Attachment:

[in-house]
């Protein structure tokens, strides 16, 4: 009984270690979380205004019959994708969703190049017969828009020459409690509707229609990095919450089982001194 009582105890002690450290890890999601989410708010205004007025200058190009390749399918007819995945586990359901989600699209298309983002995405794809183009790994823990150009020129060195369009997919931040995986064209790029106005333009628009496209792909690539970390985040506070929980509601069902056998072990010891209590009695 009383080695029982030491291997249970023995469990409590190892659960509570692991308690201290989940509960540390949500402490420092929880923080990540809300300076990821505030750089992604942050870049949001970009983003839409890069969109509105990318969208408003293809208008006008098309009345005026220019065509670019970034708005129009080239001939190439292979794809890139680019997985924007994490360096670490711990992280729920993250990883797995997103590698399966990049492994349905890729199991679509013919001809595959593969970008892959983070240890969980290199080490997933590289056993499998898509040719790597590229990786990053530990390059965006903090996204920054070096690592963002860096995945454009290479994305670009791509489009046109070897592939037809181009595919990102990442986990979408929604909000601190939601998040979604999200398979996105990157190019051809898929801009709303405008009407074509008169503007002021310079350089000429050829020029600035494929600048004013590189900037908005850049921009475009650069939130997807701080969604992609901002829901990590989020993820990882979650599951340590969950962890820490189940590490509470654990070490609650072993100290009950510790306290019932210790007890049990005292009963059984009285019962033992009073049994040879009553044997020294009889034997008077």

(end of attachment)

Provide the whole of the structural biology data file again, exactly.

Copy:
[in-house]
């Protein structure tokens, strides 16, 4: 009984270690979380205004019959994708969703190049017969828009020459409690509707229609990095919450089982001194 009582105890002690450290890890999601989410708010205004007025200058190009390749399918007819995945586990359901989600699209298309983002995405794809183009790994823990150009020129060195369009997919931040995986064209790029106005333009628009496209792909690539970390985040506070929980509601069902056998072990010891209590009695 009383080695029982030491291997249970023995469990409590190892659960509570692991308690201290989940509960540390949500402490420092929880923080990540809300300076990821505030750089992604942050870049949001970009983003839409890069969109509105990318969208408003293809208008006008098309009345005026220019065509670019970034708005129009080239001939190439292979794809890139680019997985924007994490360096670490711990992280729920993250990883797995997103590698399966990049492994349905890729199991679509013919001809595959593969970008892959983070240890969980290199080490997933590289056993499998898509040719790597590229990786990053530990390059965006903090996204920054070096690592963002860096995945454009290479994305670009791509489009046109070897592939037809181009595919990102990442986990979408929604909000601190939601998040979604999200398979996105990157190019051809898929801009709303405008009407074509008169503007002021310079350089000429050829020029600035494929600048004013590189900037908005850049921009475009650069939130997807701080969604992609901002829901990590989020993820990882979650599951340590969950962890820490189940590490509470654990070490609650072993100290009950510790306290019932210790007890049990005292009963059984009285019962033992009073049994040879009553044997020294009889034997008077």